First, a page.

When the news broke that a royal father from one of the communities in Lagos State, the Baale of Shangisha, a district in Magodo, Chief Yusuf Ogundare, had been kidnapped, many thought that the kidnappers, already on rampage, had gone haywire. Others saw it as another proof of failure on the part of the Police to effectively protect Nigerians. If the custodians of the people’s culture and tradition are now targets of those criminals, then the crisis is beginning to defy resolution.
Six days after the purported kidnap along the road leading to the Centre for Management Development, CMD, in Ikosi-Isheri Local Council Development Area of the state, it became clear that it was all a scam, that Ogundare was out to cause mischief and he almost succeeded. When he was apprehended by the police, he confessed that it was part of an effort to implicate the Oba of Magodo and, in the process, blackmail the State Government. While he was allegedly kidnapped in Lagos, investigation had revealed that he was driving around in Ibadan, went to Ilorin and Iwo on a frolic.
The first reaction of the government of Lagos State as the saga progressed was to suspend him pending the outcome of further investigations into what actually happened. When convincing evidence emerged that, indeed, the Baale was implicated in the faked kidnap incident, the State Governor, Akinwunmi Ambode, relying on extant laws, did not just depose the local chief but also barred him, henceforth, from discharging any duties attached to chieftaincy matters. This kidnap episode calls to question the character of those who find their ways into the exalted positions of the traditional institution. Not too long ago, it was reported that a traditional ruler raped a youth corps member posted to his domain. There are also incidences of traditional rulers colluding with shady characters to commit crimes, indulge in land grabbing and wife snatching. Some of these lower cadre chiefs are into all kinds of indecencies that put the institution to disrepute. Most of the touts at motor parks, markets and other neighbourhoods are so daring because these local chiefs give them the kind of cover that make them carry on as if they are above the law. In return, the incorrect characters pay them homage.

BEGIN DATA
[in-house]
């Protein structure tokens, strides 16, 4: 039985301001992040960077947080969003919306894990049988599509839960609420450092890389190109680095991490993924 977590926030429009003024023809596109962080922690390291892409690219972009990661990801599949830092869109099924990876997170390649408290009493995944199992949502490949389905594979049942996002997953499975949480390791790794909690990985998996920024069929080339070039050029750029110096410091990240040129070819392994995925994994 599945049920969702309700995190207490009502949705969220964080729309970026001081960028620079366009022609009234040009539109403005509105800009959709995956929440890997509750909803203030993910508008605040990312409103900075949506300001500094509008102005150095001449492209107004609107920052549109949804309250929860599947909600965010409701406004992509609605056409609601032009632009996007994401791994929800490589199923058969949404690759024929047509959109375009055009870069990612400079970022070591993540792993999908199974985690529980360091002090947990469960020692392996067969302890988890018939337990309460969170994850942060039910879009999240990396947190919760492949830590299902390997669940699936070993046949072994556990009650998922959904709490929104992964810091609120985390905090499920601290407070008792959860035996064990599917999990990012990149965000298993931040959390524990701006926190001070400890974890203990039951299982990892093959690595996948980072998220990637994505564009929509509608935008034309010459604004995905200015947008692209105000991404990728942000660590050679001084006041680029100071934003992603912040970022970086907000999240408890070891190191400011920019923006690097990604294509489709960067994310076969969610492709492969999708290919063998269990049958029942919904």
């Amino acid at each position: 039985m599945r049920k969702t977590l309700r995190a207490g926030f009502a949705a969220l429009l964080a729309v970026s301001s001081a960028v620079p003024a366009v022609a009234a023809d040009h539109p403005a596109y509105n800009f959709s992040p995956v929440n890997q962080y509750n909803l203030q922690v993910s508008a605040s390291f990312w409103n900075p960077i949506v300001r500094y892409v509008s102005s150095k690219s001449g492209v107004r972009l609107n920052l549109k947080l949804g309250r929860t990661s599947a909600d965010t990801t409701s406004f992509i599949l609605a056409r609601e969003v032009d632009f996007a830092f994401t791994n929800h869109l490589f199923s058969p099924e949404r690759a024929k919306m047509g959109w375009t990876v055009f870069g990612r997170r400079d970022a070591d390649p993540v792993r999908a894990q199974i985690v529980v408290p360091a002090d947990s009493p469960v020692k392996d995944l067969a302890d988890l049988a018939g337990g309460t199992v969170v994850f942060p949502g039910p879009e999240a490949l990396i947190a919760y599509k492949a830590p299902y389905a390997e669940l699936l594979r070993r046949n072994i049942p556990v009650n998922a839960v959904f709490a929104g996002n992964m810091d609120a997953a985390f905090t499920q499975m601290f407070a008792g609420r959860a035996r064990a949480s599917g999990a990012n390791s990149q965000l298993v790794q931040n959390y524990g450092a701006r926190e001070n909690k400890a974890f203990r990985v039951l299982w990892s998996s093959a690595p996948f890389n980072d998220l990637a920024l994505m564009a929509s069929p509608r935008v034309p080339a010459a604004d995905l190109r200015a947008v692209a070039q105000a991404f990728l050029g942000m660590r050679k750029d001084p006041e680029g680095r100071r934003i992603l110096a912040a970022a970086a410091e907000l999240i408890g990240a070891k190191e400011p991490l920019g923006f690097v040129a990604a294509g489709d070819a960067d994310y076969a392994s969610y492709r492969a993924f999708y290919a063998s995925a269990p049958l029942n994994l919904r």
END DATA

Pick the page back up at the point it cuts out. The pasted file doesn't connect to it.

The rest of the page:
Until now, most of them have been getting away with these illegalities because the communities themselves that claim to have tied their lives to the institution hardly want to accept that their ruler is human after all and is fallible either out of fear, dread or cowardice. Those who summon the courage to challenge the oddities from the throne, as it were, are seen as rascals and non-conformists and they do so at the risk of their own very lives.
What all these point to is the fact that it is about time the authorities take more care in choosing who to allow close access to such exalted positions that have direct relevance to the people. The importance of such official discretion becomes even more demanding when it is realised that the people, at that level, are given to having near absolute faith and respect that border on reverence not just for the institution but also for the occupant at any given time. What happened in Shangisha is a desecration of the values of the people, a distortion of their worldview and a shock on their conscience and innermost being that is capable of shaking their confidence in the traditional lore and history that bind them together as a community and people.
We are with the Governor in his decision to relief the Baale of his traditional duties. We are also in support of plans by the Police to make him face the rigours of the law and if found culpable be made to kiss the rod. But we think that punishing the Baale, while advisable, must not be the end of the matter. The government should set machineries in motion to find out how such a character became a Baale in the first place. Royalty to which the stool of the Baale is part of is revered and even sacred. Among the Yoruba, there is a saying that there is nothing like a small Oba as they all have their roles to play in the lives of the people. To that extent, therefore, we suggest that the authorities concerned take appropriate measures to save the people this kind of embarrassment in the future.
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